not much hope to find more fruit on the 9*9-tree

but maybe the method is useful for 16*16

Presumably it had been done for Latin Squares ?!

rookeries = k-plexes

not much hope to find more fruit on the 9*9-tree

but maybe the method is useful for 16*16

Presumably it had been done for Latin Squares ?!

rookeries = k-plexes

but maybe the method is useful for 16*16

Presumably it had been done for Latin Squares ?!

rookeries = k-plexes

- dukuso
**Posts:**479**Joined:**25 June 2005

dukuso wrote:not much hope to find more fruit on the 9*9-tree

but maybe the method is useful for 16*16

Presumably it had been done for Latin Squares ?!

rookeries = k-plexes

well I do have one more hope for the 9*9 17s:

that we can prove that all have been found

- gsf
- 2014 Supporter
**Posts:**7306**Joined:**21 September 2005**Location:**NJ USA

Nice idea.

But as i understand it, this method would not find all 17's (only those, where 10 givens are from 3 dgits).

But as i understand it, this method would not find all 17's (only those, where 10 givens are from 3 dgits).

Last edited by eleven on Tue Jun 01, 2010 4:19 pm, edited 1 time in total.

- eleven
**Posts:**1999**Joined:**10 February 2008

eleven wrote:Nice idea.

But as i understand it, this method would not find all 17's (not those with less than 5 digits, which only have 1 given).

I figure it would be a divide and conquer situation

where we could assert: all 17s of this type have been counted up to isomorphism, now on to the next type ...

- gsf
- 2014 Supporter
**Posts:**7306**Joined:**21 September 2005**Location:**NJ USA

Ok, the last type would be 2 digits, which solve a 3-rookery, and placing 15 out of 6 numbers in the 6-rookery.

There is much between ...

There is much between ...

- eleven
**Posts:**1999**Joined:**10 February 2008

eleven wrote:Ok, the last type would be 2 digits, which solve a 3-rookery, and placing 15 out of 6 numbers in the 6-rookery.

There is much between ...

Not really. Once you've done 7 clues in a 6-rookery, then repeat it for 8, 9 10 and 11 clues in a 6-rookery and I think we have them all. For the later searches you can limit the search to puzzles with specific digit distributions, for example the last stage only needs to look for puzzles with the distribution 222222221.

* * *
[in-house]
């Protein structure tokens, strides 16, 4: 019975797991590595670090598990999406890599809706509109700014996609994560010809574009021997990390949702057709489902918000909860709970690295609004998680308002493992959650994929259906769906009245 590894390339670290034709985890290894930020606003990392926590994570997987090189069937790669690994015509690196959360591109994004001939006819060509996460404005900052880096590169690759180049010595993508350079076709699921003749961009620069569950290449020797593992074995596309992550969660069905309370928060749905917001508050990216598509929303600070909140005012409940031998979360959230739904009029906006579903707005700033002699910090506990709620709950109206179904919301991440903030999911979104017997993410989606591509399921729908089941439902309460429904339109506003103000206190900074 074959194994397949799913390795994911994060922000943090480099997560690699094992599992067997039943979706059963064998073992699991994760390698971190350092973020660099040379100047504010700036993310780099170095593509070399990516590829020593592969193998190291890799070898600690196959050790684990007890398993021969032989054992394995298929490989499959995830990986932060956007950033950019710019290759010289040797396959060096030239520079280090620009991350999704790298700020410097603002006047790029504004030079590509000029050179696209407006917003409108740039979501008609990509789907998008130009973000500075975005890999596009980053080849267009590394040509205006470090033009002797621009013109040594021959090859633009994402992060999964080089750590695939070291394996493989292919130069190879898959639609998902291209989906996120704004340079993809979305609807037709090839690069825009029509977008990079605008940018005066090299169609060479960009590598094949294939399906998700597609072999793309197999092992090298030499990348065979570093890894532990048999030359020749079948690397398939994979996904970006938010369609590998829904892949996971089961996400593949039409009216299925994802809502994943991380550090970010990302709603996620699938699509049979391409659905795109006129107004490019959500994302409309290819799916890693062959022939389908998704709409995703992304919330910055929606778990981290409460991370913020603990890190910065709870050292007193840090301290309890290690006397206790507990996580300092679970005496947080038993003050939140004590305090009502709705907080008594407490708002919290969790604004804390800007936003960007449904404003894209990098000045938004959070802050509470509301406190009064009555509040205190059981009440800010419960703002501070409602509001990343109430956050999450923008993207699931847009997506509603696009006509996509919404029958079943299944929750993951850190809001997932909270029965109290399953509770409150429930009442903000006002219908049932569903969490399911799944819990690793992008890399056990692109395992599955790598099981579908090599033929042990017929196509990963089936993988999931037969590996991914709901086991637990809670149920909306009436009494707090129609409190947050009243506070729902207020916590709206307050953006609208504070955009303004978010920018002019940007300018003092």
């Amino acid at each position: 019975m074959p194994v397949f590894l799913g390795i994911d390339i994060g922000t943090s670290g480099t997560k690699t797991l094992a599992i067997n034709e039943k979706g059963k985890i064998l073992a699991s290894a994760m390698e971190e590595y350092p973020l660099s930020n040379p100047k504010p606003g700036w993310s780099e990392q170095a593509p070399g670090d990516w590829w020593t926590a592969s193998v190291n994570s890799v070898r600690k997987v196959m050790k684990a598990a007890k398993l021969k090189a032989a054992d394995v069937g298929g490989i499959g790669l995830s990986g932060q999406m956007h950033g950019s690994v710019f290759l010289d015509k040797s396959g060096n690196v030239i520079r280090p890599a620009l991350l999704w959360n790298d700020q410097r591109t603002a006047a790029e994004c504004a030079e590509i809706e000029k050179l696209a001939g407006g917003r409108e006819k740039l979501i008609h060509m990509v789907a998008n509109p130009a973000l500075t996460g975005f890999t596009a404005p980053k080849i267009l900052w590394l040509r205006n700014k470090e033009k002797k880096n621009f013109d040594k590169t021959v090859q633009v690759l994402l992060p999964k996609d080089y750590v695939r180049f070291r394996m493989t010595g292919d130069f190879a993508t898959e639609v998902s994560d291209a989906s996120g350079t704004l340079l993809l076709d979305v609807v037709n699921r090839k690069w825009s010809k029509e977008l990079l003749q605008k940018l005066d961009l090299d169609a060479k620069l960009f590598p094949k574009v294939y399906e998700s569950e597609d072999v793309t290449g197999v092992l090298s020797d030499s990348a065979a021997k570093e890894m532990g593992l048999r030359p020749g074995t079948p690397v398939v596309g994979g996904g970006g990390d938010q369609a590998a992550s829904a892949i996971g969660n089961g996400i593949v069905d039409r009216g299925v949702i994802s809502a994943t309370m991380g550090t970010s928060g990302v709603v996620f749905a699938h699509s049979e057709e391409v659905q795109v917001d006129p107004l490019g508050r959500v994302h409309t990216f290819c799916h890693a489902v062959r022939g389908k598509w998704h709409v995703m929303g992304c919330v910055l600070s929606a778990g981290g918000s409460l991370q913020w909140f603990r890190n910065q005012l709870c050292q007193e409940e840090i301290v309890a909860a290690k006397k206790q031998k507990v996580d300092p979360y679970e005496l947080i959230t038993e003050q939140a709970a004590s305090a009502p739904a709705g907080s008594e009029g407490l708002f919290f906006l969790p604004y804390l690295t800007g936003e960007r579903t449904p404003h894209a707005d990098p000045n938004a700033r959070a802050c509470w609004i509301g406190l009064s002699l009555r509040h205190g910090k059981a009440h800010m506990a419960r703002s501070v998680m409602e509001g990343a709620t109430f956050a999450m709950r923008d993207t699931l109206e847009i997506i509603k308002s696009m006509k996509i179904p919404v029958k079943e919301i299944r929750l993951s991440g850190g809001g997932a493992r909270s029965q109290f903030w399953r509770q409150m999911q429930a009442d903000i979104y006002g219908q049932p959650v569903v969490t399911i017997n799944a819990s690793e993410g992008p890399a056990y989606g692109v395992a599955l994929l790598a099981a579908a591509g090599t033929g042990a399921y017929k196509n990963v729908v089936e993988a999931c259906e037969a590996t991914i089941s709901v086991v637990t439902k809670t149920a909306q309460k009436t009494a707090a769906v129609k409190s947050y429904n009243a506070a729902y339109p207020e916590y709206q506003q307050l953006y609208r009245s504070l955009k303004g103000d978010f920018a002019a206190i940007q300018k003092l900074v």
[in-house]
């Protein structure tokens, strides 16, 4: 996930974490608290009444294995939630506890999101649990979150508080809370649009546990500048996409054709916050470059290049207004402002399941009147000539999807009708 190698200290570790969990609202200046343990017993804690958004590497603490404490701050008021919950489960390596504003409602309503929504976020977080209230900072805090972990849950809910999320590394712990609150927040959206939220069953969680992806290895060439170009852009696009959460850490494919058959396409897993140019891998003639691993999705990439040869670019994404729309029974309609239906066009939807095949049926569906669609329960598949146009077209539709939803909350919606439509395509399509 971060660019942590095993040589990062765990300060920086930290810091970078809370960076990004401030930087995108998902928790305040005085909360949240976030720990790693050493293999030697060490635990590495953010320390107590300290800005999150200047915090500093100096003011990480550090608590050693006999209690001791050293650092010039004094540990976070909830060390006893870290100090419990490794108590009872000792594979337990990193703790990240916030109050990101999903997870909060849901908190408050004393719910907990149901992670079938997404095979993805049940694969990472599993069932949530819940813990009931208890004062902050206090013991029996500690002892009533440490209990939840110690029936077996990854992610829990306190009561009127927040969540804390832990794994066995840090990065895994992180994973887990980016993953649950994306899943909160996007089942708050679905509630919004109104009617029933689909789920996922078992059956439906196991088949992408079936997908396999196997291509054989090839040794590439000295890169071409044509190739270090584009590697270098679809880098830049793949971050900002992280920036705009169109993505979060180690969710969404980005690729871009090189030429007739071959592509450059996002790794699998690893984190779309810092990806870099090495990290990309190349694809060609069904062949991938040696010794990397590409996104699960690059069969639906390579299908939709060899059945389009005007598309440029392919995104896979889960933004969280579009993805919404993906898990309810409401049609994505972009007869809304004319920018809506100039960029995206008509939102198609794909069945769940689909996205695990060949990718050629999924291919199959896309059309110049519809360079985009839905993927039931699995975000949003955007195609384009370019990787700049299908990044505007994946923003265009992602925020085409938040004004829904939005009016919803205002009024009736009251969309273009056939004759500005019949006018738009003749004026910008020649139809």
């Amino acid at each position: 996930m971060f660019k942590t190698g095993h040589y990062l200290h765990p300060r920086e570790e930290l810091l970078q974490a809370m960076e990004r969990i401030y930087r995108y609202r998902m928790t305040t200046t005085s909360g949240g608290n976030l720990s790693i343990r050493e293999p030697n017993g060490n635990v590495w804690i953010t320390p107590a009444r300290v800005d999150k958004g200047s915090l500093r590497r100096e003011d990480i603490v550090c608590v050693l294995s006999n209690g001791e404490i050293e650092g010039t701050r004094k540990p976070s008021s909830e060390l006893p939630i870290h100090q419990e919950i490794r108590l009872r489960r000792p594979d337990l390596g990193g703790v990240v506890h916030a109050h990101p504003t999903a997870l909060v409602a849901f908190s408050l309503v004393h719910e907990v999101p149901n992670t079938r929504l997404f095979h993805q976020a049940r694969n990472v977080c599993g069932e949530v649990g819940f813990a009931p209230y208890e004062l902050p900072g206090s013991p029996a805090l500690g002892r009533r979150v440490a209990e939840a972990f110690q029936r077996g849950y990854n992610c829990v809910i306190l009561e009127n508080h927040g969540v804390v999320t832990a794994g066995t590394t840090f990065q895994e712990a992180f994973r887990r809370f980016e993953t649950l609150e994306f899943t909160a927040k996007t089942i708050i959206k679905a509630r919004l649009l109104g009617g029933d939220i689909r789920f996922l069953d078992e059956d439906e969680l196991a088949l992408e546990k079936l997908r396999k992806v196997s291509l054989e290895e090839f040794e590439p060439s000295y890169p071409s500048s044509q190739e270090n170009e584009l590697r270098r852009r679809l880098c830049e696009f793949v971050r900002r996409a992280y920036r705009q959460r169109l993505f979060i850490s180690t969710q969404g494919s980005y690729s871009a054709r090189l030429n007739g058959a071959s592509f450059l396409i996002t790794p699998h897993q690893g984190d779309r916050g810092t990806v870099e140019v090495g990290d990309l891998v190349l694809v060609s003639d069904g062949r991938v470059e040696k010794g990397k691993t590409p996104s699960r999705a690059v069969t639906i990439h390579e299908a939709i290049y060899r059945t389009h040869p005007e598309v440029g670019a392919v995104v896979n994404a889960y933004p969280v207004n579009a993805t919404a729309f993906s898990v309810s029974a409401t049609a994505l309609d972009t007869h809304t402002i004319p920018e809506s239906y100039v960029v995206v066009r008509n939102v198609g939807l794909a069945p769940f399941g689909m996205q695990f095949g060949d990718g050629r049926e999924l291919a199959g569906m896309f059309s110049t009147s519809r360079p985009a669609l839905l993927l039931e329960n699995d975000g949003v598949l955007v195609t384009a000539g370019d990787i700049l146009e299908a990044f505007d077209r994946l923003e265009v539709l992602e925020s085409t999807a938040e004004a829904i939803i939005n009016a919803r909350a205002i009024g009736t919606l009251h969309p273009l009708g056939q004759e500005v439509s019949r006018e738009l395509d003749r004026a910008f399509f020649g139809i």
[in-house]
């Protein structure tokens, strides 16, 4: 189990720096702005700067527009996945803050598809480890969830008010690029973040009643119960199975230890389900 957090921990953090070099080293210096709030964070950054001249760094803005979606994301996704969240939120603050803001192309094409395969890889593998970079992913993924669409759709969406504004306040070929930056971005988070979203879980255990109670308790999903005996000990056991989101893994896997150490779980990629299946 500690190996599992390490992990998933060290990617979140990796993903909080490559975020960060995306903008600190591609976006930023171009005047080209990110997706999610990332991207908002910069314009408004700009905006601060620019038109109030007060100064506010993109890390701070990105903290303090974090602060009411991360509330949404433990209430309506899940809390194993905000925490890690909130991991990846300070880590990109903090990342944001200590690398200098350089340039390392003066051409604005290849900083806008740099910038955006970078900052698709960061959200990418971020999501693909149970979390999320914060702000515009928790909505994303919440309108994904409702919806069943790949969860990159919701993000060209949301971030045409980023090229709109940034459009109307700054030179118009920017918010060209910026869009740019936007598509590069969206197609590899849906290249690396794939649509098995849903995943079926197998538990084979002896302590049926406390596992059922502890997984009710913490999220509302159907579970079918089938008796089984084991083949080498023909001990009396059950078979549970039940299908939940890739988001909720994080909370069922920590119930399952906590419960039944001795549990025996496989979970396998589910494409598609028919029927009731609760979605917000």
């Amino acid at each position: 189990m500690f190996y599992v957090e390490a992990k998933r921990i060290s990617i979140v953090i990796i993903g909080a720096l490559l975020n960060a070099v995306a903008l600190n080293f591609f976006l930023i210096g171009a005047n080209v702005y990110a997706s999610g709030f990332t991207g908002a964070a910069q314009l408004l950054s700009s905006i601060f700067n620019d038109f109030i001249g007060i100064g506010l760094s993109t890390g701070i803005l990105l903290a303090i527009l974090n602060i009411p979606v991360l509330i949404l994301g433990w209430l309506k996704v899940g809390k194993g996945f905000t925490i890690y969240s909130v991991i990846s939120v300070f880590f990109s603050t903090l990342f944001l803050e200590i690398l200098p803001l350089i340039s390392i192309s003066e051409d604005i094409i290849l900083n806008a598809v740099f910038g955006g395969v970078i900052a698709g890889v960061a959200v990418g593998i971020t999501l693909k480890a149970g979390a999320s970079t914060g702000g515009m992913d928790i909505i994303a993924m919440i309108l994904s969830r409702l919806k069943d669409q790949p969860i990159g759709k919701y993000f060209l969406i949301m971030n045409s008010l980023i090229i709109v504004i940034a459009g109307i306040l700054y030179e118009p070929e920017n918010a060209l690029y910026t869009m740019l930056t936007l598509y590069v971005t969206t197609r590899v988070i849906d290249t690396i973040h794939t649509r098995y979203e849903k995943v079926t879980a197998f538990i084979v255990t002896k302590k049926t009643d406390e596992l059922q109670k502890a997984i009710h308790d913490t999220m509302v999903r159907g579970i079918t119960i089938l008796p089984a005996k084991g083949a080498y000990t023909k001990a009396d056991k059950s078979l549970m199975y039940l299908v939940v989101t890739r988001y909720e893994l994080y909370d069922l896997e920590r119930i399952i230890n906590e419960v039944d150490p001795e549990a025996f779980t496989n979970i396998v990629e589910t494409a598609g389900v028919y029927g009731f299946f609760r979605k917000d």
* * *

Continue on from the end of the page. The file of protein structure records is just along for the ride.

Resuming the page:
RW

- RW
- 2010 Supporter
**Posts:**1000**Joined:**16 March 2006

You are right with the clue numbers "between", but the cases with more clues in the 6-rookery would need a multiple of the computation time.

Though dukuso and gsf always had surprising fast implementations, i dont think, that all could be calculated in feasible time.

Though dukuso and gsf always had surprising fast implementations, i dont think, that all could be calculated in feasible time.

- eleven
**Posts:**1999**Joined:**10 February 2008

Sure, it would take an enormous amount of time. But if gsf sees it plausible to find all puzzles with 7 clues in a 6-rookery, I say go for it! Perhaps that inspires some new ideas that make the rest of the puzzles easier to find...

If we believe these numbers are true for all 17s, specifically if we believe that a 5-rookery cannot be solved in 4 clues (which I seem to remember is proven already), then the 7 clues in the 6-rookery must have one of the following digit distributions:

011122

111112

If we also assume that a 7-rookery cannot be solved in less than 10 clues, then the remaining 3 digits must have the distribution 334. This should narrow the search quite a bit.

RW

dukuso wrote:checking gordon's 17s, the minimum numbers of clues required to uniquely

solve a 1,2,..,9 rookery are 0,1,2,3,5,7,10,13,17